Medically Reviewed by Patrick K. Denton, MD
“Knee replacement is the end-all of a natural disease process,” says Orthopedic Surgeon Patrick Denton. “Obviously, we want to maximize any conservative treatment before we take people to surgery.”
Not every bad knee needs surgery. The options your Orthopedic Specialist may try include medications, bracing, and physical therapy, among others.
Dr. Denton compares your knees to a car.
“If you have a little leak in your tire, we can put a bit of air in it and it’ll keep running,” he says. “For your knee, we can try medications, steroid injections or cortisone shots. If your car’s engine is running hot, we might add a couple quarts of oil to help lubricate the motor. Same with your knee. If the lubricating material is worn or gone, we can add some synthetic gel lubricant.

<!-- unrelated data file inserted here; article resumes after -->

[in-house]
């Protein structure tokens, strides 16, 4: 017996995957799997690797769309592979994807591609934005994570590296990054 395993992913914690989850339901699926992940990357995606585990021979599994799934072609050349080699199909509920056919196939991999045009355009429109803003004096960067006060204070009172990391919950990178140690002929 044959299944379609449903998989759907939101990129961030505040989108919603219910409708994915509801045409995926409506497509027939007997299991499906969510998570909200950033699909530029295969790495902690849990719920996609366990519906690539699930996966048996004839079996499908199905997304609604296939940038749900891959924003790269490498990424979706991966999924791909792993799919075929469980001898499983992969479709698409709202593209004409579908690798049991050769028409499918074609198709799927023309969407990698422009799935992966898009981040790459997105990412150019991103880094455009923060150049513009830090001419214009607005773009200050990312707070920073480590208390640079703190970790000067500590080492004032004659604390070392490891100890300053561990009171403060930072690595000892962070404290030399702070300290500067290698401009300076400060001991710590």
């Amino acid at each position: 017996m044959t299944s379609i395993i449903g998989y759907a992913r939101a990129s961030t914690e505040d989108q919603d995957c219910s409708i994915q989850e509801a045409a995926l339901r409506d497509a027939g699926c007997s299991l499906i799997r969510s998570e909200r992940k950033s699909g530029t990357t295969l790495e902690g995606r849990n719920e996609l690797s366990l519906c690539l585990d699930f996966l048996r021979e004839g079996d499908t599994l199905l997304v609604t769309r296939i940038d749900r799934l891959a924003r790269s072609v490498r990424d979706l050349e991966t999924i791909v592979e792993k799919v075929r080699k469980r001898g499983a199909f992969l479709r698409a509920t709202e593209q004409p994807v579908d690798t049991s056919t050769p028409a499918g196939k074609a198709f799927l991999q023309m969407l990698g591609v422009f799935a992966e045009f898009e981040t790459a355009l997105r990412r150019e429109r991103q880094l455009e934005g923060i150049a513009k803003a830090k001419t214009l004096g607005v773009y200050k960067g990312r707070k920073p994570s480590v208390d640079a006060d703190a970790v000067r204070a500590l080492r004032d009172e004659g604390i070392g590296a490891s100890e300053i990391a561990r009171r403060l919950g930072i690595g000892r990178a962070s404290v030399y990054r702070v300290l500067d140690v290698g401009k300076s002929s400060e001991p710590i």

“But, when the steel treads are worn through the rubber,” says Dr. Denton, “it’s time to replace the tire. Same thing with the knee. When your ‘steel belts’ are showing – when the conservative treatments no longer reduce the pain or increase the ease of movement — it’s time to move to total knee joint replacement surgery.”
When a patient sees Dr. Denton, the diagnosis is relatively easy. “By the time I’ve taken the patient’s history and physical information, I have a 95% understanding of their condition, “says Dr. Denton. “We may get some X-rays or MRIs to confirm the diagnosis. Then, we’ll talk about your options and I let the patient decide what’s best for them.”
“Patients ask me to tell them when it’s time for knee joint replacement surgery,” notes Dr. Denton. “In fact, it’s usually the patient who tells me, ‘Dr. Denton, let’s do it. We’ve tried everything else.’”
These articles may also be helpful:
Four Important Questions for Total Joint Replacement Patients
Total Joint Replacement: Is It Worth It?
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